Newable Private Investing (NPI) has launched a new evergreen EIS fund targeting early stage companies looking to scale.
With an initial raise of £10 million in the first year, Newable Scaleup Fund 3 will help high-growth businesses in knowledge-intensive sectors such as electronics, automation, medtech, and spacetech to bridge the gap between seed and Series A funding as they look to scale up.
The fund targets high-growth early-stage companies that have moved from concept to a working business model but don’t yet have the numbers to attract VC or private equity money.
NPI has come out of Newable’s acquisition of London Business Angels in 2017. Around 1,900 companies that fit its investment profile every year are reduced to a shortlist of 100 presented to NPI’s network of 500 active angels. Out of this, around 20 receive investment. This process has resulted in a failure rate less than half of the average for London startups; one third of previous NPI investments have been deemed a success.
Alexander Sleigh, investment director at Newable Private Investing, said: “Our selection process, which includes scrutiny by our extensive angel network at events throughout the year, is crucial – if you want to pick winning businesses, five hundred brains are better than one.”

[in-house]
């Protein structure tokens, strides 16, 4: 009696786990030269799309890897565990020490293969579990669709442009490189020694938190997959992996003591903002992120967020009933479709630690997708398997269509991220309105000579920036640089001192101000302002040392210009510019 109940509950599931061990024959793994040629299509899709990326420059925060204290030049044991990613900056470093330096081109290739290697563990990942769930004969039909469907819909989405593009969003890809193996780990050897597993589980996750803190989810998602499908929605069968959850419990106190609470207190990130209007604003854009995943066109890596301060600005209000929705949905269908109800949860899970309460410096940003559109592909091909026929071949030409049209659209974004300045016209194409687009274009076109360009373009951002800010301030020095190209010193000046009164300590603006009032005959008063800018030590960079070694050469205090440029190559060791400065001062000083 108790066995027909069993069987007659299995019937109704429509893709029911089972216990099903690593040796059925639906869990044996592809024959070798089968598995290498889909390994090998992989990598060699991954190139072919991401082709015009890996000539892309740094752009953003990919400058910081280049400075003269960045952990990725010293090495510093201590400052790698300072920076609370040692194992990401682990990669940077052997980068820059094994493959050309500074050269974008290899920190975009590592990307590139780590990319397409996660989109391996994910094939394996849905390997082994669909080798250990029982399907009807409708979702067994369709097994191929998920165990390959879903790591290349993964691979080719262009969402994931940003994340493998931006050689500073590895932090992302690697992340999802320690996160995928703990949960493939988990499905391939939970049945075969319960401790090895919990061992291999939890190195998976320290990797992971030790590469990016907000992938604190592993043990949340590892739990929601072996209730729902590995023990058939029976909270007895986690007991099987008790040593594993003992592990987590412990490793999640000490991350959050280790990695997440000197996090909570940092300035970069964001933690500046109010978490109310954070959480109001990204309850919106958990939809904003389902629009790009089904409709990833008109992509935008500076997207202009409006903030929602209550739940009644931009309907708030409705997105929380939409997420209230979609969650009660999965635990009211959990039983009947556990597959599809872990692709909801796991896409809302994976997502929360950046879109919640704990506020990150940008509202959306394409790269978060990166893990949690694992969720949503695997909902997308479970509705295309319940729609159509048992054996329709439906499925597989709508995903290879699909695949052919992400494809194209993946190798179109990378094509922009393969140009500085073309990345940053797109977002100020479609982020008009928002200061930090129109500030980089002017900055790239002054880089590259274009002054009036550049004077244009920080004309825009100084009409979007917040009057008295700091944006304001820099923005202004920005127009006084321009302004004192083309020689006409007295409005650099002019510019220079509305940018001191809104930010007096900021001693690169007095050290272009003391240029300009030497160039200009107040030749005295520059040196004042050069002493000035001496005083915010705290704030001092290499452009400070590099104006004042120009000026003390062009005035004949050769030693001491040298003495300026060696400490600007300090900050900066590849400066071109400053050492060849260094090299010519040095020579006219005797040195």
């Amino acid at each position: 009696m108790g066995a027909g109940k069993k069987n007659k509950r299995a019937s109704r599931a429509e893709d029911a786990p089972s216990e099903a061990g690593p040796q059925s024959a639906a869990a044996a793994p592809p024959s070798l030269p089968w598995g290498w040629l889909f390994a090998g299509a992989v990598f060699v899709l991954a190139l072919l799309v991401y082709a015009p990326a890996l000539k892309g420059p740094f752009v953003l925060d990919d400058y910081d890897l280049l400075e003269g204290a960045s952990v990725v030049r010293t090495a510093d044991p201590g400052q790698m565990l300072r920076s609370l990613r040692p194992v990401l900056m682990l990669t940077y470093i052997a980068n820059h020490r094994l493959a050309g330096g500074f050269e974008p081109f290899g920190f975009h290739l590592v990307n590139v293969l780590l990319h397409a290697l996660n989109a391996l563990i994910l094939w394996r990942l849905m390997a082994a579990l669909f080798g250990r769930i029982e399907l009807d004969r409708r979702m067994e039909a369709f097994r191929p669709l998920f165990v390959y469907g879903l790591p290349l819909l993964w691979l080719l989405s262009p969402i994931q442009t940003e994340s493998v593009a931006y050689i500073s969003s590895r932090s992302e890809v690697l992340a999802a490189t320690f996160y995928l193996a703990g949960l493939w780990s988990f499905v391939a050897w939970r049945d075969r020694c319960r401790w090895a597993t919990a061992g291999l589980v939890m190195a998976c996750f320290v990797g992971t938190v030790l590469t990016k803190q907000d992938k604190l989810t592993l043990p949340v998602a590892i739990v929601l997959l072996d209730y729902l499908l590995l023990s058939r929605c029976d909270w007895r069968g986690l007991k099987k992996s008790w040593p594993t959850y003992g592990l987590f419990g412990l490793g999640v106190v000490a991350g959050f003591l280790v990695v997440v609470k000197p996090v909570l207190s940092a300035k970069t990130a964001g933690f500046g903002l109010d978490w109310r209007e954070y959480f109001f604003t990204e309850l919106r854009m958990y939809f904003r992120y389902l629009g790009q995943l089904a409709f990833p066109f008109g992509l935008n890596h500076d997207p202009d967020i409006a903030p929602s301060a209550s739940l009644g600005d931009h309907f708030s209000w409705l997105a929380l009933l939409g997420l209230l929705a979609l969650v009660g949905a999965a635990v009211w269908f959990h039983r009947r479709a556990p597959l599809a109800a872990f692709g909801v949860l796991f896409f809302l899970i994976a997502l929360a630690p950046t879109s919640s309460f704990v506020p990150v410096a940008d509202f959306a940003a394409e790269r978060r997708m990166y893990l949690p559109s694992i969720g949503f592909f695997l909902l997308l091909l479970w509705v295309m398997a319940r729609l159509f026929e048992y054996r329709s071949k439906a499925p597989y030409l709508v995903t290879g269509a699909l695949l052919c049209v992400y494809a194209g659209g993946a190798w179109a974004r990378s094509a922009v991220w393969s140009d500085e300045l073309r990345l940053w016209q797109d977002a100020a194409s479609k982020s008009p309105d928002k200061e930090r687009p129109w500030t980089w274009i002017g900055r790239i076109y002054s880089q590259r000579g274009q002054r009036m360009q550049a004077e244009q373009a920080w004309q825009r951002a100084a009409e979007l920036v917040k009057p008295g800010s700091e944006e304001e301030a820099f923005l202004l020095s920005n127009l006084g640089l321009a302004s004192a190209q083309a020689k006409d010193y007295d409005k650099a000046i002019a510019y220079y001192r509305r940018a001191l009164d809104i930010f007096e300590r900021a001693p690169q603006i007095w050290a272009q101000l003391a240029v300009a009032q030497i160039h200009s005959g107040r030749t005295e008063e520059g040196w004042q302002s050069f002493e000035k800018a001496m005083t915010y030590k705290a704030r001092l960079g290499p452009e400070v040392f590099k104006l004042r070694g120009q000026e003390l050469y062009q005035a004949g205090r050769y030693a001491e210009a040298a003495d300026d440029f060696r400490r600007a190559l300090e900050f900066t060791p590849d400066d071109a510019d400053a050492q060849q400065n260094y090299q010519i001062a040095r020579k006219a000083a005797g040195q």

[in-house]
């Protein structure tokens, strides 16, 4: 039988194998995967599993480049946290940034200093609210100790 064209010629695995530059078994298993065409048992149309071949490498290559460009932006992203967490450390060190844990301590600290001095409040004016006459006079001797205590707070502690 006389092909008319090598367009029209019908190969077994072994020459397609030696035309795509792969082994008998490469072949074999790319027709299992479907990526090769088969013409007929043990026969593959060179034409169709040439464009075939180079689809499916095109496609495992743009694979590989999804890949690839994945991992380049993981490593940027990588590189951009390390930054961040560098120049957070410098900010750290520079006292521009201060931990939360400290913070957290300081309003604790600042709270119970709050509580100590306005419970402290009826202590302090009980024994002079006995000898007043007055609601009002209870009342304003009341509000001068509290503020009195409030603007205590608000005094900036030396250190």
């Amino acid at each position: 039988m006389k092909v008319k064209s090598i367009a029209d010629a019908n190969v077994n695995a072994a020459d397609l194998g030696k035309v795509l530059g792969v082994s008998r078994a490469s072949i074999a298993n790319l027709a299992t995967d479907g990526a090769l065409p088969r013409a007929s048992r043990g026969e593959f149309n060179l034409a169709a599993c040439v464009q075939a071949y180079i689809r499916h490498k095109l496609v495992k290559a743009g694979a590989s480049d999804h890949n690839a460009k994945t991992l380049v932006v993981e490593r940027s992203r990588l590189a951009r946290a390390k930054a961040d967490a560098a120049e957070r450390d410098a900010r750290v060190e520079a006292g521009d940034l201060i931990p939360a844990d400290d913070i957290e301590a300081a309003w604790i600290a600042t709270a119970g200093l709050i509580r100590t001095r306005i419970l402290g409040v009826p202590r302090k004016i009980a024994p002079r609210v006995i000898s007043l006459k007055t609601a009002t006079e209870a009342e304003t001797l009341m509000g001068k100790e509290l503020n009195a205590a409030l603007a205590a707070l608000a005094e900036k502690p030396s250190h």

Recent exits include Hallmarq Veterinary Imagining, a specialist in advanced diagnostics for horses and companion animals, which yielded five-fold returns when it completed a management buyout led by August Equity in December 2018.
The current NPI portfolio includes Rezatec, a cloud-based analytics platform for satellite data; Sphere Fluidics, which facilitates advanced screening and characterisation of cells for applications in biotech and pharmaceuticals; and Hummingbird Technologies, an agritech company using drones to provide farmers with sophisticated insight into crop development.
Founded in 1982, Newable provides equity, advisory, and lending solutions to around 12,000 SMEs every year.
Chris Manson, CEO of Newable, added: “At Newable, we’ve been supporting young businesses across Britain for more than 35 years … we see their potential, we understand the challenges they face – in particular, the widening gap between seed and Series A – and we are building innovative investment products to help them address those challenges.”
However, EIS analyst Martin Churchill of Tax Efficient Review, said that there has been not much EIS investment to date in startups because they are seen as too risky for most individual investors, and often end up needing another cash injection to keep going.
“Because there are no numbers to show how well startups have done, EIS investors have tended to stay away,” he said.